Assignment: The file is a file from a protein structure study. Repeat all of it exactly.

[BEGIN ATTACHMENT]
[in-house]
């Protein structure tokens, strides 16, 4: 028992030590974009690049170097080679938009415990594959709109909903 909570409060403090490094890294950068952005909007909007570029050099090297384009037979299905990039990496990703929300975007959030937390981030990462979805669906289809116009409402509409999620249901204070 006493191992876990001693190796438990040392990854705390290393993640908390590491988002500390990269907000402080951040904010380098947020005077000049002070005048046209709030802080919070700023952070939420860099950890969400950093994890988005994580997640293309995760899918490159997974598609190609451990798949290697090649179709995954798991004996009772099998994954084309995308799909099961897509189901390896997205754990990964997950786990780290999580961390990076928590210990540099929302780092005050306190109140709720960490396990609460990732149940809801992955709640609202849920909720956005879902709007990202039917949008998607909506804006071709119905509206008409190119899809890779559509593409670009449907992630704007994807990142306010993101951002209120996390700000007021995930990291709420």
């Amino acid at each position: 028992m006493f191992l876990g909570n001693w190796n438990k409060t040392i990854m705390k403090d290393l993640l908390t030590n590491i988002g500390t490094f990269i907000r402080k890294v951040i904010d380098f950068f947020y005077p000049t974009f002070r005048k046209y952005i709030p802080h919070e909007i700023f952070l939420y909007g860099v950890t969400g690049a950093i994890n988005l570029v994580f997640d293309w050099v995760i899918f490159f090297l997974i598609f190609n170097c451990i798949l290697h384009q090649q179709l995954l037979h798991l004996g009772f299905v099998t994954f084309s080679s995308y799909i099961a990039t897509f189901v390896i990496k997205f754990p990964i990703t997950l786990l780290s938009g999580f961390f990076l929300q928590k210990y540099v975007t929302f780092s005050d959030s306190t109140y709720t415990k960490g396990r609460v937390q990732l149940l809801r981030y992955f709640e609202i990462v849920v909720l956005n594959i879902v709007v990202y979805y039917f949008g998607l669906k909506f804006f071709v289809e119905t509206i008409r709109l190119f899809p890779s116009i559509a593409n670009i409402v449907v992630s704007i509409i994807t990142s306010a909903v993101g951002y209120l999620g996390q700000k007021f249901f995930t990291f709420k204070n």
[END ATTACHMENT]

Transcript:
[in-house]
């Protein structure tokens, strides 16, 4: 028992030590974009690049170097080679938009415990594959709109909903 909570409060403090490094890294950068952005909007909007570029050099090297384009037979299905990039990496990703929300975007959030937390981030990462979805669906289809116009409402509409999620249901204070 006493191992876990001693190796438990040392990854705390290393993640908390590491988002500390990269907000402080951040904010380098947020005077000049002070005048046209709030802080919070700023952070939420860099950890969400950093994890988005994580997640293309995760899918490159997974598609190609451990798949290697090649179709995954798991004996009772099998994954084309995308799909099961897509189901390896997205754990990964997950786990780290999580961390990076928590210990540099929302780092005050306190109140709720960490396990609460990732149940809801992955709640609202849920909720956005879902709007990202039917949008998607909506804006071709119905509206008409190119899809890779559509593409670009449907992630704007994807990142306010993101951002209120996390700000007021995930990291709420």
């Amino acid at each position: 028992m006493f191992l876990g909570n001693w190796n438990k409060t040392i990854m705390k403090d290393l993640l908390t030590n590491i988002g500390t490094f990269i907000r402080k890294v951040i904010d380098f950068f947020y005077p000049t974009f002070r005048k046209y952005i709030p802080h919070e909007i700023f952070l939420y909007g860099v950890t969400g690049a950093i994890n988005l570029v994580f997640d293309w050099v995760i899918f490159f090297l997974i598609f190609n170097c451990i798949l290697h384009q090649q179709l995954l037979h798991l004996g009772f299905v099998t994954f084309s080679s995308y799909i099961a990039t897509f189901v390896i990496k997205f754990p990964i990703t997950l786990l780290s938009g999580f961390f990076l929300q928590k210990y540099v975007t929302f780092s005050d959030s306190t109140y709720t415990k960490g396990r609460v937390q990732l149940l809801r981030y992955f709640e609202i990462v849920v909720l956005n594959i879902v709007v990202y979805y039917f949008g998607l669906k909506f804006f071709v289809e119905t509206i008409r709109l190119f899809p890779s116009i559509a593409n670009i409402v449907v992630s704007i509409i994807t990142s306010a909903v993101g951002y209120l999620g996390q700000k007021f249901f995930t990291f709420k204070n």